may have qualified by being resident and over 70 before 2004 (and hence over
77.5 at the Census Moment) but we estimate that 90% of them are not qualified
Finally, the growth rate in the over-70s is currently about 1% p.a., or 0.25%
in 3 months. So our best estimate of the population of eligible over-70s at our
measurement date of 31-Mar-2011 is as follows:
Rounding, we can say about 685,200 people were eligible to
claim. This number will also include a number of Usual Residents who still don't
meet the 1-year (less 56 days) residency requirement, and some people whose
applications for OAA are pending.
Number of OAA recipients over 70
figures from the Social Welfare Department, at 31-Mar-2011 there were
437,002 people on "Higher" OAA (i.e. over 70). In fact the
payments of "Normal" OAA (for aged 65-69) and "Higher" OAA (for 70+), which
historically were different, are now the same $1090 per month, but the Higher
OAA is not means tested.
Number of DA recipients over 70
According to a
Legco answer, at 31-Mar-2011 there were 49,775 people
aged 70+ on DA.
Number of CSSA recipients over 70
In the 2011 Census, of people over 60, 52.4% were over 70. According to a
statistical report in Sep-2012, the number of CSSA recipients over 60 has
been relatively stable since 2004, and declining as a share of the elderly
population from 17.4% at the end of 2004 to 13.5% at the end of 2011. It was
188,283 at 31-Dec-2010 and 187,099 at 31-Dec-2011. Interpolating, we get 187,991
We cannot find separate data for those CSSA recipients who were over 70. So
apportioning the over-60 figures according to the age of the population and rounding to 100,
about 98,500 people over 70 were on CSSA at 31-Mar-2011. The
figure is probably higher, because older retirees are more likely to run out of
money and apply for CSSA than people aged 60-69 who are either still working or
recently retired, and because people over 70 had lower lifetime earnings on
average than those aged 60-69, due to the rising post-war economy. We
call on the Social Welfare Department to publish better data for CSSA recipients
by age, grouped in 5-year age bands.
A reader has pointed
us to a paper from the Government to Legco, which unfortunately the Government
chose to produce in Chinese only, which is why we didn't find it before. The
paper is "Administration's
consolidated response to deputations' requests for the provision of statistical
information relating to retirement protection (Chinese version only)" and in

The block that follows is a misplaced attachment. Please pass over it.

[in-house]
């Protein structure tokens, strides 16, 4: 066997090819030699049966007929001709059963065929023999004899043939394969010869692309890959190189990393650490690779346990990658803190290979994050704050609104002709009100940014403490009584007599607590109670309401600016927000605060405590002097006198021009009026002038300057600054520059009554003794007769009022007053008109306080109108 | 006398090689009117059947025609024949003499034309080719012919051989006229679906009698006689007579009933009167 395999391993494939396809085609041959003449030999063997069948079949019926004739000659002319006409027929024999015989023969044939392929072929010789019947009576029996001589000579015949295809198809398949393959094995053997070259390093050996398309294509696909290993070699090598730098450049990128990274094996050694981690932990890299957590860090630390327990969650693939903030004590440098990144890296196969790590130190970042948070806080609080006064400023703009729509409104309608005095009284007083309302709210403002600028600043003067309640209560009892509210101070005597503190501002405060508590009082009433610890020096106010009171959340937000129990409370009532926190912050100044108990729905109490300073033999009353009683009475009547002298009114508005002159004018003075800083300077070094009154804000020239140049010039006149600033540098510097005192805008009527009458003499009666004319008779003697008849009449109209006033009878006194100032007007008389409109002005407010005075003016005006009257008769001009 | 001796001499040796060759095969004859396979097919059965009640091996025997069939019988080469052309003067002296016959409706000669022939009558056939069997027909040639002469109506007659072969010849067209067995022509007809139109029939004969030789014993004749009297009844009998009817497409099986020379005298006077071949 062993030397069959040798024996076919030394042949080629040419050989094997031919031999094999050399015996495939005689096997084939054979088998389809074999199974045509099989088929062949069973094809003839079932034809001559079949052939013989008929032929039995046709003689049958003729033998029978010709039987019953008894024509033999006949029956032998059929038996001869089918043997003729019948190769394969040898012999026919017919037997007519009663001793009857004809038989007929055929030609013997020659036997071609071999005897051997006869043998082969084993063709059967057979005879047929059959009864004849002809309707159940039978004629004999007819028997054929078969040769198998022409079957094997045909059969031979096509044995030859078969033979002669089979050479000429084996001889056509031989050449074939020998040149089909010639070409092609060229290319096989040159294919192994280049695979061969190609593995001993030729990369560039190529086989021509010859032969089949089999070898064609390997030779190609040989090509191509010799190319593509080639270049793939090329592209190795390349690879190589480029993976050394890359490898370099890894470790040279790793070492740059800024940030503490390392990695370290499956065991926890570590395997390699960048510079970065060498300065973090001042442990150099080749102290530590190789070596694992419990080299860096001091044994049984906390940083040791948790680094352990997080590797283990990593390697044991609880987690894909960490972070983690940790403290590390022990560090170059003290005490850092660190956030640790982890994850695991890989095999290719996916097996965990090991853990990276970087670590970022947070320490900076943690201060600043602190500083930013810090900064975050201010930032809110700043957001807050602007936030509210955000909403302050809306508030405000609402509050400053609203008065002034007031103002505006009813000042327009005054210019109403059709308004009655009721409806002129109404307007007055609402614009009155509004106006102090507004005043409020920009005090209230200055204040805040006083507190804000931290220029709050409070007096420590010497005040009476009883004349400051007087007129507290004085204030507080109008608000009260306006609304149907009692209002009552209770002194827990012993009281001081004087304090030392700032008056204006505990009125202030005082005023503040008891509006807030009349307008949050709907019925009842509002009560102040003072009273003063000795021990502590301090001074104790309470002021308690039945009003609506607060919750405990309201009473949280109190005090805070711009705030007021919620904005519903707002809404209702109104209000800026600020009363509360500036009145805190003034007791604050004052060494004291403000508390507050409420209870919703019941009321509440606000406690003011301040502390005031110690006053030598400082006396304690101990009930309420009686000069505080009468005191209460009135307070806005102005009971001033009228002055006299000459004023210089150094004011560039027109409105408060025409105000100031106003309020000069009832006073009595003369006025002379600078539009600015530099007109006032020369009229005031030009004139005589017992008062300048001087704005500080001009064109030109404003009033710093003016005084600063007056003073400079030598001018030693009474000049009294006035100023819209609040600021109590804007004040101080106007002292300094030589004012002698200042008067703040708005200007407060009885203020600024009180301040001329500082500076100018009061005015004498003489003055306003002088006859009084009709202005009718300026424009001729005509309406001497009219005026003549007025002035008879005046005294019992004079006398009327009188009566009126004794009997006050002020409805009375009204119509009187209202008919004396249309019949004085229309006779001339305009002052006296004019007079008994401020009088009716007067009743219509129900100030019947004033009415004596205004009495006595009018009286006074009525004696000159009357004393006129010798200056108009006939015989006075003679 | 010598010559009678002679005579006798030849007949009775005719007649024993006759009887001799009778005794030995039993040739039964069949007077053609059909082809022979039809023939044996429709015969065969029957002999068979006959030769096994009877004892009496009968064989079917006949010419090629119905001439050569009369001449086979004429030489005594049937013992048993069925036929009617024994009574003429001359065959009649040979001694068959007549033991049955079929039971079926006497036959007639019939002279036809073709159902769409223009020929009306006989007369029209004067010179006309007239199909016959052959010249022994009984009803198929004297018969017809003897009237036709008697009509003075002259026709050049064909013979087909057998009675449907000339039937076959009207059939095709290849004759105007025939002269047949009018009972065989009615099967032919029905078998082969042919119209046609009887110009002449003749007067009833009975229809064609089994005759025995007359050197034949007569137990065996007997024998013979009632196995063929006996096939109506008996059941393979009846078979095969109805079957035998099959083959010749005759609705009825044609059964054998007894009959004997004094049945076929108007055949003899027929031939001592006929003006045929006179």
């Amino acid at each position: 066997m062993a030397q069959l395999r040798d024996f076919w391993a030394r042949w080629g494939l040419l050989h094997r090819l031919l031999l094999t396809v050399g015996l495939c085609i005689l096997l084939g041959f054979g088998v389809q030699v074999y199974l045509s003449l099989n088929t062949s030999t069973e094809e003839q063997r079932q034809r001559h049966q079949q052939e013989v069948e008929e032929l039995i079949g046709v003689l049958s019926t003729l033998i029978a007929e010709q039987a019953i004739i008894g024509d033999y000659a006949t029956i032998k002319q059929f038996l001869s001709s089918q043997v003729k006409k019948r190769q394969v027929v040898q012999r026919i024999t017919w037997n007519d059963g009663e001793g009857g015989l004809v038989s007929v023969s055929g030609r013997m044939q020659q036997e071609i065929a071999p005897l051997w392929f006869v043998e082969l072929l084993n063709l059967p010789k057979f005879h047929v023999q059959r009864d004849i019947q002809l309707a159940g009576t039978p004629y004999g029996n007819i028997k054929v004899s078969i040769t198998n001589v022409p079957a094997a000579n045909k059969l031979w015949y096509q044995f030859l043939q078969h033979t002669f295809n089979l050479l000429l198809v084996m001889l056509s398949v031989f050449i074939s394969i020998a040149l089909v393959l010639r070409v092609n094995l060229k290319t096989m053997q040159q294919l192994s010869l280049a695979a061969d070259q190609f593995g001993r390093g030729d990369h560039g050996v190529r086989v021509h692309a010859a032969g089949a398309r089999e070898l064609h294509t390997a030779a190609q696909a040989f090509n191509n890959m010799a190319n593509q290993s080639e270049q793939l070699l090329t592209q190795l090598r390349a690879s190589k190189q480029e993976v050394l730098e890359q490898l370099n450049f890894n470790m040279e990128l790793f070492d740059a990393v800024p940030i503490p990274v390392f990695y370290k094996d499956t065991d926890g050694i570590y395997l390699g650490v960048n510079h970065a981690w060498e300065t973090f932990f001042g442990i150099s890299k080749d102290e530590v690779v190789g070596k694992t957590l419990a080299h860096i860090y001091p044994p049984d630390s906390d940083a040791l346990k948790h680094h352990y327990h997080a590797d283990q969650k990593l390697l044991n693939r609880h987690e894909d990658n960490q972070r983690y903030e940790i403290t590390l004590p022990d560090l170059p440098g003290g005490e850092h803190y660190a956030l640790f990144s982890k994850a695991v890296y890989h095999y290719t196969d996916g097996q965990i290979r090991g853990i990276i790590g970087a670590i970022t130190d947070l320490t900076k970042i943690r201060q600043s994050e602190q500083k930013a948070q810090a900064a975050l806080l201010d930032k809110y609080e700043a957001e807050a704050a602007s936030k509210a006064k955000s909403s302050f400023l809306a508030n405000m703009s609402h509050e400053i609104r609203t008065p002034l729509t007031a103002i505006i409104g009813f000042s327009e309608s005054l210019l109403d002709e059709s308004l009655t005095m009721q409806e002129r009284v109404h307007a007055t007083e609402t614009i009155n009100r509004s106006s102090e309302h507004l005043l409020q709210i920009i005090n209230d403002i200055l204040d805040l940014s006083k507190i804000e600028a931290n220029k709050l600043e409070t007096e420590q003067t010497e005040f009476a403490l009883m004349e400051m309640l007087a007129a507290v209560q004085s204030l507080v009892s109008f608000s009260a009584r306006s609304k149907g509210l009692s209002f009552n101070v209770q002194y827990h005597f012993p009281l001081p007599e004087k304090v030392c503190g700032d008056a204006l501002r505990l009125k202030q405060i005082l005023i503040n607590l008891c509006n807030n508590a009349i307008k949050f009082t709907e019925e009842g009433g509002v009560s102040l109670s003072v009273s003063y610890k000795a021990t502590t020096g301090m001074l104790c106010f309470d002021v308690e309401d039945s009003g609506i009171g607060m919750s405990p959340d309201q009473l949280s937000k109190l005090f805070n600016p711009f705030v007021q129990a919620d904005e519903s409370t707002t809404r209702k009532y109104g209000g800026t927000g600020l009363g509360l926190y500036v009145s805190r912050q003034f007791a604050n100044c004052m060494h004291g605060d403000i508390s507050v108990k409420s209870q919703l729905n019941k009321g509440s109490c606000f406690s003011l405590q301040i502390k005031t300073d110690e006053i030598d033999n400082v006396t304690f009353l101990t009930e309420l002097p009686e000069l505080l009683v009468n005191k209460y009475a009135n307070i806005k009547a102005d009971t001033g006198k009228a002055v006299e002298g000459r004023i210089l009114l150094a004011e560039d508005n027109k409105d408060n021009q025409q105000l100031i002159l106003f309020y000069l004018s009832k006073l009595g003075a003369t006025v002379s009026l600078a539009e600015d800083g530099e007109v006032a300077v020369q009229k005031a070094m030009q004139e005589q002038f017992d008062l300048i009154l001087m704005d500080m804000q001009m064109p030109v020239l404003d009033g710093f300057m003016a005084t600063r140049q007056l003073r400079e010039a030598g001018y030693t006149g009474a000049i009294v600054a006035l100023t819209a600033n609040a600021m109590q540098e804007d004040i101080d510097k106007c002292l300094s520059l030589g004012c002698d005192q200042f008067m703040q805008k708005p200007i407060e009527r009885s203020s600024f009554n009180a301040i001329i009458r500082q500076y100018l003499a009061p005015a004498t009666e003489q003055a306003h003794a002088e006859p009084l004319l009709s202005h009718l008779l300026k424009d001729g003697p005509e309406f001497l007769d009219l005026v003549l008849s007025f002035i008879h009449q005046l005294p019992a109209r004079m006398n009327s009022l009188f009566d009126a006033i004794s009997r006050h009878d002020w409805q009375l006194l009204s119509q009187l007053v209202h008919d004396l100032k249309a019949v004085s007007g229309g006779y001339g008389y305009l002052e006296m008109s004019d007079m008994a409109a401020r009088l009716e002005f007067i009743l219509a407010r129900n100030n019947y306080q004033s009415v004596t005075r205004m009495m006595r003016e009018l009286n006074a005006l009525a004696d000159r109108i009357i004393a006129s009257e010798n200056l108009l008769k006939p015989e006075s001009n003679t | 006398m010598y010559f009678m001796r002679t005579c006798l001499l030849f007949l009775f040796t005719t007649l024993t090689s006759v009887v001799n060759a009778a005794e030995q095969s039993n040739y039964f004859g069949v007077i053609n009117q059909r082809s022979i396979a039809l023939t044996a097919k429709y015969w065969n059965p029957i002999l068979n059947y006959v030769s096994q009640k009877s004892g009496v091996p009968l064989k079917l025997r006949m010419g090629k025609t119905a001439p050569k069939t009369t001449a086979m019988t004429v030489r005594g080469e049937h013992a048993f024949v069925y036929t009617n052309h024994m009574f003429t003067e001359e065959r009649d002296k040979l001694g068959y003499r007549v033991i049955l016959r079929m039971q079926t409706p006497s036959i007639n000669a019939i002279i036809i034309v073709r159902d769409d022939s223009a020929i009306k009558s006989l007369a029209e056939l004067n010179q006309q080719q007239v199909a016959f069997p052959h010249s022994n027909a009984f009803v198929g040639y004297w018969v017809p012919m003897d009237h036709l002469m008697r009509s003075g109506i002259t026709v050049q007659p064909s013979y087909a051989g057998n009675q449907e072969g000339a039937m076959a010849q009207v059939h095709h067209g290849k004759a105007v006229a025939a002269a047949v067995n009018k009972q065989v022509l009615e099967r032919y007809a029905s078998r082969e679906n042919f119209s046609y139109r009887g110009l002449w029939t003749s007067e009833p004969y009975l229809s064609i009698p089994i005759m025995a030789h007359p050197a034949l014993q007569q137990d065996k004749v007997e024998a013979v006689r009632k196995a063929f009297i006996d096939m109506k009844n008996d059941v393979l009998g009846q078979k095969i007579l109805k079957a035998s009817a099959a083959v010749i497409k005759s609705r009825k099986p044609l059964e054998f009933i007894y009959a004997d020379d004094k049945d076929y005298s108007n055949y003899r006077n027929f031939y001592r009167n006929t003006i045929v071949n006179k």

answer 14 on pages 5-6 you will find a table breaking down the number of over-60
CSSA recipients by age groups at 31-Mar-2011. This tells us that there were
187,487 CSSA recipients aged 60+, of whom 159,076 were over 65, of whom
131,835 were over 70. In answer 18 on pages 6-7, you can see that the
number of CSSA recipients aged 65+ has been stable since 2004.
Altogether then, OAA+DA+CSSA = 618,612 recipients at 31-Mar-2011.
That is about 90.3% of eligible persons. Of the remaining
some of them still would still not qualify for OAA because:
- although they are Usual Residents (having spent over 3 months in HK in
either half of 2011), they have not spent a whole year in HK with less than
56 days away since turning 70 - for example, people who spend a lot of time
at an overseas holiday home or visit their overseas children; or
- they are in jail or detention
There would also be some residents who recently turned 70 and were in the
process of applying (approval is not instant), or will do so at some point in
So the total claims ratio is at least 90.3% and probably higher. A 2006
Government paper for the Commission on Poverty put the figure at 91% at the
end of 2005. That was before the 42% increase in OAA from $705to $1000 per month
on 1-Feb-2009, which surely made it more attractive.
Fewer than 9.7% of eligible persons over 70 do not claim a benefit. Now, that is just with a benefit of $1,090 per month on the
table. If it is doubled to the proposed OALA of $2,200 ($26,400 per year), or
more, then the claims rate will surely be higher - but whether it is 90%, 95% or
98% really doesn't make a difference to the fundamental point in our article "Help
the needy, not the needless" last week. Non-means-tested handouts are